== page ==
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Dark matter lab funded

ANSTO to ensure ultra-low radiation environment in newly-funded Stawell Underground Physics Laboratory.

ANSTO welcomes the announcement of $5 million in matching capital funds from the Victorian Government for the construction of the Stawell Underground Physics Laboratory, which will house an ultra-sensitive instrument known as SABRE to detect dark matter.. The Commonwealth Government had previously committed $5 million to build the first facility of its type in the Southern Hemisphere. 

Stawell Underground Physics Lab

ANSTO, Melbourne University, Swinburne University, University of Adelaide and the Australian National University are collaborating on the project to build the Stawell Underground Physics Laboratory (SUPL) approximately 1,050 metres below the surface.

Member of the Project Steering Committee, Dr Richard Garrett (pictured below), said ANSTO will provide in-kind support for the construction of the new laboratory, which requires ultra-low levels of background radiation.

ANSTO has expertise in the detection and monitoring of low levels of radiation that is crucial for the operation of the sensitive instruments involved in the search for potential particles of dark matter. 

“Things should progress well now that the funding is secured.  The project will involve the specialist skills of scientists across our sites, including Dr Dale Propokovich and Adam Sarbutt,’ said Garrett.

Richard Garrett

“We will build on and surpass the knowledge we gained in constructing our Centre for the Measurement of Environmental Radioactivity in 2012.”

The laboratory, which will be 30 metres long, 10 metres wide and 10 metres high, will be built in the operational Stawell Gold Mine in Western Victoria.

The laboratory is situated deep underground to shield the instruments from cosmic rays from space. 

Underground sites are still exposed to small levels of background radiation from high energy muons, neutrons, and from radon and gamma rays emitted by the surrounding rock.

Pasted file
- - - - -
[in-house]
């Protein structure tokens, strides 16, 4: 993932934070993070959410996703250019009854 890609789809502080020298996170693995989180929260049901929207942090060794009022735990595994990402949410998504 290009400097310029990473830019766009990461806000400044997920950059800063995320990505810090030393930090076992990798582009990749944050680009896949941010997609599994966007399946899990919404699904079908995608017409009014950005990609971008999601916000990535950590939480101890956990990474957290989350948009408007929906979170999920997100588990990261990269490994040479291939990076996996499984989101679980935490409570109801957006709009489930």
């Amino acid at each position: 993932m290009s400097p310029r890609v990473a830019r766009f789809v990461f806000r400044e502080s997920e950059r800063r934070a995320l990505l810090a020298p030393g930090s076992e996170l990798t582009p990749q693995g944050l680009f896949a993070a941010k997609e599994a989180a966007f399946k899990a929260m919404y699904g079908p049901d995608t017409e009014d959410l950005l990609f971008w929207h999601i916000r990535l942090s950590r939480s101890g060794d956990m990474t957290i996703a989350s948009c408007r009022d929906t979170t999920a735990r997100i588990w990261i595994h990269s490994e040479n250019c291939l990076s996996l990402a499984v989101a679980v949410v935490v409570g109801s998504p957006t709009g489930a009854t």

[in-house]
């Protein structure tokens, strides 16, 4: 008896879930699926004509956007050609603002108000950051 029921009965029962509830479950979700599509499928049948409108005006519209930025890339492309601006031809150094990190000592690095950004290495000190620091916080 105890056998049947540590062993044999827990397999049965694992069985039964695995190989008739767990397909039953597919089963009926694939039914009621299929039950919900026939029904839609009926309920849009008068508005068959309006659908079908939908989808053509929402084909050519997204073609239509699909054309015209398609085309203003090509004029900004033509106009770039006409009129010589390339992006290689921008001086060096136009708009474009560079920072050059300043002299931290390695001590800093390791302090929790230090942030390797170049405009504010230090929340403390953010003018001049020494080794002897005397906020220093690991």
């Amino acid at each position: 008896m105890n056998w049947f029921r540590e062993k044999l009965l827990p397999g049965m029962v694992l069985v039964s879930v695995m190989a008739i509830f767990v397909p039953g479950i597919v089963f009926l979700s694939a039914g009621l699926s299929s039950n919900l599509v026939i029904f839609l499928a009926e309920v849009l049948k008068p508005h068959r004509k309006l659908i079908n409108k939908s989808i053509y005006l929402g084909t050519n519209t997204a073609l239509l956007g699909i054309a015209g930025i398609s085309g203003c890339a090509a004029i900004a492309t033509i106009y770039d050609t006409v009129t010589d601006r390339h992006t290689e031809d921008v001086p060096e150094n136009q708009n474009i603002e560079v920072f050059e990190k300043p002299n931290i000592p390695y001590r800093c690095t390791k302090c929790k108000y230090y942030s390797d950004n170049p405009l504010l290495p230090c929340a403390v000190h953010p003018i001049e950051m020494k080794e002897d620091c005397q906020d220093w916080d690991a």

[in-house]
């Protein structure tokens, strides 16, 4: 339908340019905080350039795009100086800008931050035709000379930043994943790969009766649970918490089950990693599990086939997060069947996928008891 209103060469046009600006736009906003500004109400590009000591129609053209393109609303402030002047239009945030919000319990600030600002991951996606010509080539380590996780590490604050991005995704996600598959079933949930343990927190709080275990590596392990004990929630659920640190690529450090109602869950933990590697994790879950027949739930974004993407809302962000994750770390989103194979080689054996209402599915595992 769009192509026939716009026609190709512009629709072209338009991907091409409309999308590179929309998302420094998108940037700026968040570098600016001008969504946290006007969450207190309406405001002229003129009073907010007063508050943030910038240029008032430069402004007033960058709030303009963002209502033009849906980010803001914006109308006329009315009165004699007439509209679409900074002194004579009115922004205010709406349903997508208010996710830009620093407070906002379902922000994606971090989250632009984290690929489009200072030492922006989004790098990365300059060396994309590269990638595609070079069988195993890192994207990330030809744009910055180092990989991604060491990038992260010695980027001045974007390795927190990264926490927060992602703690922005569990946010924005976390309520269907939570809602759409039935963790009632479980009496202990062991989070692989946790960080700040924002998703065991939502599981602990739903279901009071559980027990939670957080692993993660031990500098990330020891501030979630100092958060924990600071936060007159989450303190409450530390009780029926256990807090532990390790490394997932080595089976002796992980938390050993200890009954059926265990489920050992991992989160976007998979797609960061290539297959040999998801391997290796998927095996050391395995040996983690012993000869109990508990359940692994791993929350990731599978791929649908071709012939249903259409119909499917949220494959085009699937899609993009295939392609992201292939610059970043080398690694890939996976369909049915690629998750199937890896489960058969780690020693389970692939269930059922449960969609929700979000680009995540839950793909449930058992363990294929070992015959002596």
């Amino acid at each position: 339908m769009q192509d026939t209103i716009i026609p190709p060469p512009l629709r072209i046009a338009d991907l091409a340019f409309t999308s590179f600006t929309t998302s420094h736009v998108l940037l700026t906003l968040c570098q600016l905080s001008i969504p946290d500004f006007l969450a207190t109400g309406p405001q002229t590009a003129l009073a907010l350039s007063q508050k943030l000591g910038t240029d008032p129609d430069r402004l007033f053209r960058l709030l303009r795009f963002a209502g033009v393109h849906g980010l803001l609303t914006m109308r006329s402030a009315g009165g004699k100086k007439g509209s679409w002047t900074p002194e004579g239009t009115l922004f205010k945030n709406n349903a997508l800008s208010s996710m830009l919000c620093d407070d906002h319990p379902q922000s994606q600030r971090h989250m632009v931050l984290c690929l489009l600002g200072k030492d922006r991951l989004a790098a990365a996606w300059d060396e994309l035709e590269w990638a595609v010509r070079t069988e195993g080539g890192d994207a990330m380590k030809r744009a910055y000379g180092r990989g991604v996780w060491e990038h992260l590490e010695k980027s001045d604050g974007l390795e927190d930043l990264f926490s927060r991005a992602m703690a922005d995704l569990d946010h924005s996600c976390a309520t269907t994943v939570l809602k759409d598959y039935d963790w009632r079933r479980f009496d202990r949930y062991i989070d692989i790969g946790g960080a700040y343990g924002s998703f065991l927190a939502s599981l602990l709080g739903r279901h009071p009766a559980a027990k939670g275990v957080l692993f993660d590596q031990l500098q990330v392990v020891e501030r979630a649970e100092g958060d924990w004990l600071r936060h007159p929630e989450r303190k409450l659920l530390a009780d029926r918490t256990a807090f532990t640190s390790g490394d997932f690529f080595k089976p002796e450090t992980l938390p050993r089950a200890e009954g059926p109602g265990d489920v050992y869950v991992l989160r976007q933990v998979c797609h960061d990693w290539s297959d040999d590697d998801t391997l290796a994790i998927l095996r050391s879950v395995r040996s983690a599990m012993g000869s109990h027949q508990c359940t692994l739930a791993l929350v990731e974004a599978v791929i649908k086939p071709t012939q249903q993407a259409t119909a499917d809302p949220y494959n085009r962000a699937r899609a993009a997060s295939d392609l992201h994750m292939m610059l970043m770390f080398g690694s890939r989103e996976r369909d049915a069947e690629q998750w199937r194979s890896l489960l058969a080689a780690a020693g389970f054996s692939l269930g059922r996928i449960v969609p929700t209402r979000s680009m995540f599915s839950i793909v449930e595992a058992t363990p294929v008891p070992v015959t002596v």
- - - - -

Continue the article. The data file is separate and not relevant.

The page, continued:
The ultra-sensitive precision detectors that are being used to search for particles of dark matter require very stringent levels of background radiation.

“This will be a critical consideration in the design of the laboratory, and ANSTO will assist with the specifications and selection of materials used in its construction.”  

“Our detection and measurements of background radiation in the environment will give the chief investigators, including project leaders Professors Elisabetta Barberio and Geoff Taylor of the University of Melbourne, confidence that any particles they detect with the advanced technology of the SABRE experiment are not something else,” said Garrett.

As part of the project, ANSTO will supervise and fit out two instrumentation rooms in the complex for the measurement of ultra- low-level radiation.

“We anticipate these labs will facilitate research in environmental radiation monitoring, isotopic dating and studies of living organisms in ultra-low radiation environments in Australia,” said Garrett.
“Having a facility in Australia should lead to an increase in demand for ultra-low radiation background experiments.”

To date, ANSTO has provided support to the project in radiation measurement and testing at the Stawell Gold Mine site. This included determining the levels of radioactivity from rock surrounding the site.
When it comes to construction of the facility, the choice of materials is important.

“We have tested the sprayed concrete and even the bolts used in the construction because they could contain undesirable traces of radioactive minerals,” explained Garrett.

A post-doctoral researcher funded by and shared with one of the university partners is expected to join ANSTO later in the year to work on radiation measurements.

ANSTO is also expected to contribute to a component of the project to bring education benefits to local students.

Dark matter is theorised to be an invisible and unknown substance that makes up most of the mass of the universe.  Discovering the nature of dark matter is one of the greatest challenges of physics this century.

The most well-studied candidates are weakly interactive massive particle (WIMPSs), which existed with ordinary matter in the early universe, and which the SABRE experiment is designed to detect. 

Data from experiments the Southern Hemisphere will be compared with data from the Northern Hemisphere, in particular with the consortium’s Italian partner laboratory at Gran Sasso. 

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Dark matter